I feel that the mainline church is experiencing its own wide-open-spaces moment. The terrain feels unfamiliar. Our pews that once were packed like an Atlanta highway at rush hour are less trafficked. Our leaders are driving through a sense of the unknown, cruising on fumes and wondering when the next filling station will come along. Many of our congregational leaders feel exposed in their ignorance over how to navigate this post-Christian cultural shift, with pandemic ministry as a fresh, mind-bending detour. We (our pastors, our churches) are vulnerable, but we are also unhemmed — freed to a creativity many of us have never know in our ministry lifetime.
[We] needs wide open spaces
Room to make [our] big mistakes
[We need] new faces
[We] knows the highest stakes
When you’re cruising a wide-open landscape on a terrain you’ve never navigated before, you see God’s world and your place in it in fresh ways. Maybe you’re smaller than you’d like, but you may also be more nimble. On the wide-open highway, I can sing at the top of my lungs without embarrassment. In our often scarcity-focused ministries, we suddenly find ourselves flush with opportunity, with the freedom and courage to try things we’ve never tried — like Zoom worship or commissioned pastor training. Sure, we’ve made mistakes, but we’ve also shaken off some chains to days of yore that long have limited us. I have visited four presbyteries over the last few weeks (in Nebraska, Oklahoma, and Kansas). All have fifty percent or more of their churches without installed pastors (some seeking pastors, others with pulpit supply, commissioned pastors, etc.) Two of the presbyteries have installed pastors in only one-third of their churches (about 15/50). The terrain that may at times feel barren has both forced and freed us to think about church vocation in fresh ways.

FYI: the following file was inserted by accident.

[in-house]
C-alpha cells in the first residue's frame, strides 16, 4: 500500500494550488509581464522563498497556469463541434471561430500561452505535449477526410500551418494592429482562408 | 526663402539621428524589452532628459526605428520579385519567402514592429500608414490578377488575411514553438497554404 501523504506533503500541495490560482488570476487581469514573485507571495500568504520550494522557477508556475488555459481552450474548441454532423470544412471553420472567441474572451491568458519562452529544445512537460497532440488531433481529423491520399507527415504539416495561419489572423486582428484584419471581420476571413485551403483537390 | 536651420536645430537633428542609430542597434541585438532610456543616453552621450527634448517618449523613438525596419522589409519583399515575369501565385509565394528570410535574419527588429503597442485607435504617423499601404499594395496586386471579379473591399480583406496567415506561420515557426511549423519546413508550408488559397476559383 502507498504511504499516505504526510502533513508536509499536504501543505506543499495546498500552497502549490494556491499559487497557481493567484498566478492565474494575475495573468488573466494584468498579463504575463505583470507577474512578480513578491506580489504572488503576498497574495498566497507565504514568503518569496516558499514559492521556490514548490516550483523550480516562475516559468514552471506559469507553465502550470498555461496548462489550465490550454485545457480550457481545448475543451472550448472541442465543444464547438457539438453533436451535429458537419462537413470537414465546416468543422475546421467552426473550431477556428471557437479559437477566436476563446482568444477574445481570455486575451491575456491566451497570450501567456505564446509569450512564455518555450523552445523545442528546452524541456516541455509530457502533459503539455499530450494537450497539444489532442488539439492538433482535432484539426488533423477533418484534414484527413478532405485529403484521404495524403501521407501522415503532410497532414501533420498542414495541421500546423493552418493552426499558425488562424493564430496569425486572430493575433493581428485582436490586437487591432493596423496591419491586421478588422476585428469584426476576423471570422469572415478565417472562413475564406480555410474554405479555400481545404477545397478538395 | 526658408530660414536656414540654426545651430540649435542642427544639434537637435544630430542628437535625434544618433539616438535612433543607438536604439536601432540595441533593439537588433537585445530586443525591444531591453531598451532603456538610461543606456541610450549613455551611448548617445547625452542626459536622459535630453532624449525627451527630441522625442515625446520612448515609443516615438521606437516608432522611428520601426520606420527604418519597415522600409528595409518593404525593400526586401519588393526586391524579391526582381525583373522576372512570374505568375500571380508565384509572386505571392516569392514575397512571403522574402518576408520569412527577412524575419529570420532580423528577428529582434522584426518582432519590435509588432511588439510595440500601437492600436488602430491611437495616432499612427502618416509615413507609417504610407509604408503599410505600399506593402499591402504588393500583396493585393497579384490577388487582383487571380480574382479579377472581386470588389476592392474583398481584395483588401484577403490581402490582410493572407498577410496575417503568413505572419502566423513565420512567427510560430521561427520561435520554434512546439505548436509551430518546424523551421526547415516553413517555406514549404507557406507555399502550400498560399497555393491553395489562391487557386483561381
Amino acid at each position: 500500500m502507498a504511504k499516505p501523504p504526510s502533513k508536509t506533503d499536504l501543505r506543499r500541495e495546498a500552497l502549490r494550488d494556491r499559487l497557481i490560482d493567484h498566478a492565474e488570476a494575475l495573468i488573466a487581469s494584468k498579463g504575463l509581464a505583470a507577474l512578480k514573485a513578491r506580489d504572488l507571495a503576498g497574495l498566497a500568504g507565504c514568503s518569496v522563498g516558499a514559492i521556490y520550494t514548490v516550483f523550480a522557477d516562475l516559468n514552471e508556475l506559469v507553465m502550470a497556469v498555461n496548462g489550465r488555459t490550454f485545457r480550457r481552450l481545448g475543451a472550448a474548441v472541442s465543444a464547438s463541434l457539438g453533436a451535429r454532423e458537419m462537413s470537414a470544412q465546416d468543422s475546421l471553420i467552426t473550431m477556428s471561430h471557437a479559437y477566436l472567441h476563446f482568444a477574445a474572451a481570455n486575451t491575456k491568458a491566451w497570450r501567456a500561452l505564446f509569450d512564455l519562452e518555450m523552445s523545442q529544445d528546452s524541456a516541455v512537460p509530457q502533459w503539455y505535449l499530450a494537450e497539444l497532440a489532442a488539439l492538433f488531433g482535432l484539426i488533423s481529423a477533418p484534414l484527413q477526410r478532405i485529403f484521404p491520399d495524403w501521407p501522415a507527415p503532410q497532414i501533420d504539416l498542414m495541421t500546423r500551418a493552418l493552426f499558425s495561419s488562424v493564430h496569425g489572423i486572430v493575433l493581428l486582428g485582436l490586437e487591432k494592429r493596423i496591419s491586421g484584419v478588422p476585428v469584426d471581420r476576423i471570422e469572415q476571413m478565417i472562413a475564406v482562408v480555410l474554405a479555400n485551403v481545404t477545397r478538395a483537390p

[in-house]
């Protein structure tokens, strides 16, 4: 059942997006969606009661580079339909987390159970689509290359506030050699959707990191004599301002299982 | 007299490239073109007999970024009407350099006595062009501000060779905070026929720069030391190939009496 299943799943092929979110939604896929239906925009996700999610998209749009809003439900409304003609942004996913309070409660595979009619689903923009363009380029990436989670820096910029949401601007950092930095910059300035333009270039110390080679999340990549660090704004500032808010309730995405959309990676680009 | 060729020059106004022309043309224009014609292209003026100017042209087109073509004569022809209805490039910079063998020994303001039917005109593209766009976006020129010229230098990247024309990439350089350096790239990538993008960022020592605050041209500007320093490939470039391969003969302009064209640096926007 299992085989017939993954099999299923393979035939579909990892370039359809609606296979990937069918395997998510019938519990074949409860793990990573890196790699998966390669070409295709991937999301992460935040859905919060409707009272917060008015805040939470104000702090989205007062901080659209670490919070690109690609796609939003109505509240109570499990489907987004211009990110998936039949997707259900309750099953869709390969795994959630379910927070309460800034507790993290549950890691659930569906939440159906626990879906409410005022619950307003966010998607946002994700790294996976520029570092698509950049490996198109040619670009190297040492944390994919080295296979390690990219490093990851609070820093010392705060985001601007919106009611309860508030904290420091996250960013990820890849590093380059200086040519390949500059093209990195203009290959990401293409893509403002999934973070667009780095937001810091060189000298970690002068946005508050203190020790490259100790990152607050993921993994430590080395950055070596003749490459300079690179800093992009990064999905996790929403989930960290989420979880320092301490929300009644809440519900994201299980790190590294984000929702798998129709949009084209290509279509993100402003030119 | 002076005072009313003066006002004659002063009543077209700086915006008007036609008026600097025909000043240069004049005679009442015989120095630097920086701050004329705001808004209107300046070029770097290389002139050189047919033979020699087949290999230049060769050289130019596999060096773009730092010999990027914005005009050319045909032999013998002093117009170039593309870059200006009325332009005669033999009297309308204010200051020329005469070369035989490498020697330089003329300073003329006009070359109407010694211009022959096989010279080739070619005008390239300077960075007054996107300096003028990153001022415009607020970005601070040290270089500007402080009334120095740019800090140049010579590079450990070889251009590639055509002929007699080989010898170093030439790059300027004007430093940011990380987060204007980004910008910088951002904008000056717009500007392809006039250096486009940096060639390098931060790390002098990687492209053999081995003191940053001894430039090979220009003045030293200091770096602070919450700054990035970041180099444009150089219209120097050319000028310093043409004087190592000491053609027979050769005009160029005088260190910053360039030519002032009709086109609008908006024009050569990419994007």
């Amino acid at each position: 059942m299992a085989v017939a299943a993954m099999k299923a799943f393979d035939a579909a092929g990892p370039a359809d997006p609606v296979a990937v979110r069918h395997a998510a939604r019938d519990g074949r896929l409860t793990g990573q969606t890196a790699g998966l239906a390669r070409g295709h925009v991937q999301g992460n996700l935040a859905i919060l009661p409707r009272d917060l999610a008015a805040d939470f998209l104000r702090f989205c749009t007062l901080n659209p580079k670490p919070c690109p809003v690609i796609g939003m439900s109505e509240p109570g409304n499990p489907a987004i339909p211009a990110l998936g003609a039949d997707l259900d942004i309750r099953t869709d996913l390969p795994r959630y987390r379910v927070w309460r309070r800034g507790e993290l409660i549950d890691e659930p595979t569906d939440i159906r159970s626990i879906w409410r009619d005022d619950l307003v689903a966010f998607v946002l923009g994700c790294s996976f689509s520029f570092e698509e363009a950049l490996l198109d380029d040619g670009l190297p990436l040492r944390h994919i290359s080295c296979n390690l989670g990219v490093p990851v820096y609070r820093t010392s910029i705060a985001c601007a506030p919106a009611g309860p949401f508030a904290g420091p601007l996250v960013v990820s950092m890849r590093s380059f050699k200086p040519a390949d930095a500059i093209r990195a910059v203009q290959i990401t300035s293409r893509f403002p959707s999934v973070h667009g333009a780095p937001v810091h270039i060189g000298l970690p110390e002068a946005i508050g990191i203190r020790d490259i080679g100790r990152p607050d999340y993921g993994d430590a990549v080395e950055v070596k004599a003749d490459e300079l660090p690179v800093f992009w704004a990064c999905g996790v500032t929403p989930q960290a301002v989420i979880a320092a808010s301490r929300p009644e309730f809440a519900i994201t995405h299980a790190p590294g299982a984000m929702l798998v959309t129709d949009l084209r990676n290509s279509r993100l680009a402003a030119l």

I am excited to zip the highways and byways into Utah and Minnesota, Montana and the Dakotas (and all the places OPSF serves). I know that the landscape won’t always be so wide open. I know the plains will curl up into mountains and dress themselves in forests and carve themselves into valleys. But I want to remember these first days when I could see the horizon, and sing at the top of my lungs without embarrassment, and feel bold and pioneering as I step into God’s fresh calling. I hope and pray the same for each of you, that in the barren uncertainty of these days you may feel a blank-canvas freedom, that the opportunity to make mistakes frees you to fresh attention to the never-stagnant Spirit.
I am holding God’s words to the prophet Isaiah as an intention for my first year of my OPSF presidency. It is my benediction for today’s blog as well:
Be alert, be present. I’m about to do something brand-new.
It’s bursting out! Don’t you see it?
There it is! I’m making a road through the desert,
rivers in the badlands. (Isaiah 43: 19, The Message)
May you trust that when our hemming-in is fraying, God is already out there, welcoming us into the unknown. Amen.